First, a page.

The Story Behind this Blog

Being from the South, Silver is a very big part of my life. It doesn't have anything to do with wealth. Although those with more money - old money, tend to have more of it. New money tend not to spend their money on Silver. They do not have the appreciation for the warmth of the metal, the beauty of the patina, the story it tells of the generations past who have used it. A true southern girl comes of age when she chooses her silver pattern, long before she chooses her mate. If she is smart, she chooses that of her mother, grandmother, or favorite great aunt who in their benevolence will pass their silver on to her. It is the pieces in those sets, the pieces on our tables, along with the pieces we find in the corners of the displays in antique stores that prompted me to start this blog. They are beautiful, they are odd, but what are they, and what in the hell do you do with them?

Monday, May 30, 2016

No. 11 by Gorham

For some reason I have found that some of the prettier patterns by any silver companies are not their "named" patterns, but rather those with just a number that most of us never see. No. 11 by Gorham (1885) is an excellent example of this. 


Demitasse Spoon (4 3/8 inches)




Friday, May 27, 2016

Lorraine by Schofield

One of Schofield's older patterns, Lorraine, was introduced in 1896.

Bouillon Soup Spoon (5 3/8 inches)




Salad Fork  (6 1/4 inches)




Iced Tea Spoon (8 inches)



Tomato Server (7 3/8 inches)








Wednesday, May 25, 2016

Federal Cotillian aka Edward VII by Frank Smith

Federal Cotillion, formerly know as Edward VII, by International was introduced in 1901.
formerly Edward VII


Iced Teaspoon (7 3/8 inches)




Dessert Fork (5 3/4 inches)




Bon Bon Spoon (4 5/8 inches)




Sardine Fork (5 5/8 inches)




Monday, May 23, 2016

Pantheon By International

International introduced Pantheon in 1920. Alfred G. Kintz designed the pattern. Kintz went on to design Trianon (1921), Wedgewood (1924),  Trousseau (1934), Springtime (1935), Empress (1935), Splendor (1939), Royal Danish (1939),  and Joan of Arc (1940) for International.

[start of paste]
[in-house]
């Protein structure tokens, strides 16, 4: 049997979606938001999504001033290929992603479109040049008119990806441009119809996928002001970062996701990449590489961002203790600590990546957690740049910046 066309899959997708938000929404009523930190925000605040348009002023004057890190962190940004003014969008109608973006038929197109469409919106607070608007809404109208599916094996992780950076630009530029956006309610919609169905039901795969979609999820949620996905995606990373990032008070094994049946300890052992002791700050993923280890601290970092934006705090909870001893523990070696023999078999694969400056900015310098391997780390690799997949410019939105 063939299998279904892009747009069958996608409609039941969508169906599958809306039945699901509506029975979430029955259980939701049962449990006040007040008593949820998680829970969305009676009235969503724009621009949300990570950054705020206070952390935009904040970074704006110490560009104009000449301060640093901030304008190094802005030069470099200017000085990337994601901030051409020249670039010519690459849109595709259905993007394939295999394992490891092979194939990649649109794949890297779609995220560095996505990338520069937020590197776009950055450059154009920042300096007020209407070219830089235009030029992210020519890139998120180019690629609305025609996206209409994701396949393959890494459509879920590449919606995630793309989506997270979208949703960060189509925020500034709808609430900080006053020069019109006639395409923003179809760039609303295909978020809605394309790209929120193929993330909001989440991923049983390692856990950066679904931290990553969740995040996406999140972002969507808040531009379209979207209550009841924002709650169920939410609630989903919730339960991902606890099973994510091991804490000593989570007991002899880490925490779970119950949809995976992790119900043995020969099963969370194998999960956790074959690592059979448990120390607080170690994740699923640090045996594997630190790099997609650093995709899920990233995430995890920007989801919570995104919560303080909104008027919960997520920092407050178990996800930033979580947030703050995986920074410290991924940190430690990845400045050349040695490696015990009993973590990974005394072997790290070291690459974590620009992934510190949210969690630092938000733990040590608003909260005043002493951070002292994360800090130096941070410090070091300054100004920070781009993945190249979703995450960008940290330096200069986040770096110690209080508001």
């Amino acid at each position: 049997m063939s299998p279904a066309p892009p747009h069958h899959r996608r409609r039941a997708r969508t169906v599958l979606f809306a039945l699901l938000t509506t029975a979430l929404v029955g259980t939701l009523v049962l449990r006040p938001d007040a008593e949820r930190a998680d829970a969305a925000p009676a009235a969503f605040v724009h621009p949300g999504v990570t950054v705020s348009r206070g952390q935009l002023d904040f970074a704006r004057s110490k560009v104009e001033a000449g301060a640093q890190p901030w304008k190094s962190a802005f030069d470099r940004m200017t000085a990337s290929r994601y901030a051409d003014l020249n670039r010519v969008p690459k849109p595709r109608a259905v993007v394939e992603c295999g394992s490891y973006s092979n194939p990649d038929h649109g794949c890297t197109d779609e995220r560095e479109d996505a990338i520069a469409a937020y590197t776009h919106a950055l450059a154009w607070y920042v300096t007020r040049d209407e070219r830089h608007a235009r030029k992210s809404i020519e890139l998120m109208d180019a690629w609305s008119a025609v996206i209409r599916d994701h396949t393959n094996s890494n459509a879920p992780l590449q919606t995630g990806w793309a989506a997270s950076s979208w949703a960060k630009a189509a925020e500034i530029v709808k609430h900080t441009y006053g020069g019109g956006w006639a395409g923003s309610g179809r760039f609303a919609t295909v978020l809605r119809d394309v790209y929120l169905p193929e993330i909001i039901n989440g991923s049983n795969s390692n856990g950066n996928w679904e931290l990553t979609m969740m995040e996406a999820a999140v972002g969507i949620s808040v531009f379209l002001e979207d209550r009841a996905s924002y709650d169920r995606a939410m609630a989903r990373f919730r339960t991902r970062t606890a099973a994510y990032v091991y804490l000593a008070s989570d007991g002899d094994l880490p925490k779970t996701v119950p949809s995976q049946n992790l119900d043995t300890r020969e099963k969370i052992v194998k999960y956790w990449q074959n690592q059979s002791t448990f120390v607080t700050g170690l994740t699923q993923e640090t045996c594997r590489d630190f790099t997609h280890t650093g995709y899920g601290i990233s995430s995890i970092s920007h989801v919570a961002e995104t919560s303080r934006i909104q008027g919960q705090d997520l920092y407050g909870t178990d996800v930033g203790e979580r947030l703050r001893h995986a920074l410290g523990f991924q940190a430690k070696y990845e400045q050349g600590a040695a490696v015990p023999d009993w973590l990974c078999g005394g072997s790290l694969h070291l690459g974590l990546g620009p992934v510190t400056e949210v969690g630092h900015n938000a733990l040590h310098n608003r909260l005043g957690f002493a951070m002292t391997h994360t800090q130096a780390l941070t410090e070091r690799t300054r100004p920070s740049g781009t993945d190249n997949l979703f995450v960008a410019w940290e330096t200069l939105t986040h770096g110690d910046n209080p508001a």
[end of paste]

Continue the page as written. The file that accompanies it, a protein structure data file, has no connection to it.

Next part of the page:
Baby Fork (3 1/8 inches)




Gumbo Soup Spoon (7 1/8 inches)



Olive Fork (5 7/8 inches)





Cucumber Server (6 1/8 inches)

Friday, May 20, 2016

Althea by International

In 1910 International introduced their Althea pattern. The blooms in the design resemble the Althea flower, therefore my assumption is the link to the name.


Sugar Tongs (4 5/8 inches)



Lettuce Serving Fork (8 3/8 inches)




Teaspoon (5 3/4 inches)




Butter Spreader (6 3/4 inches)



Wednesday, May 18, 2016

Georgian Maid by International

International introduced their Georgian Maid pattern in 1923. 


Table Serving Spoon (8 1/4 inches)




Salad Serving Set




Tomato Server (7 1/2 inches)

Monday, May 16, 2016

Portland by Gorham

Gorham's 1904 Portland pattern may seem a bit ordinary at first blush. However, when given a closer look one sees the detailing of the vine gently making its way up the stem and around the terminal. Then the three blossoms at the top of the terminal, and another at the base of the stem complete the design for a lot of detail with little fuss. 

Cream Ladle (4 7/8 inches)



Five O'clock Spoon (5 1/4 inches)



Friday, May 13, 2016

Mille Fleurs by International

International's Mille Fleurs pattern dates back to  1904. It is described as a "multi motif" design. If you will note, the design on the stem and terminals of each of these pieces is of a different flower.



Fork (7 1/2  inches)




Orange Spoon (5 7/8 inches)



Bouillon Soup Spoon (5 inches)



New French Hollow Knife (9 3/4 inches)





Wednesday, May 11, 2016

Croquette Servers Part 2

More examples of the Croquette Server that  posted on earlier. The piece varies in size from pattern to pattern. Also there is a pierced design and a solid design.

Old Master by Towle



Hepplewhite Plain by Reed and Barton (9 1/4 inches)




Rambler Rose by Towle





Marechal Niel by Durgin (6 7/8 inches)

Monday, May 9, 2016

Laurel by Gorham

Another of Gorham's very old patterns, Laurel dates back to 1885. 


Pie Knife (9 1/4 inches)

Flat Handled Butter Knife (7 3/4 inches)




Teaspoon (5 3/4 inches)





Fork (7 1/4 inches)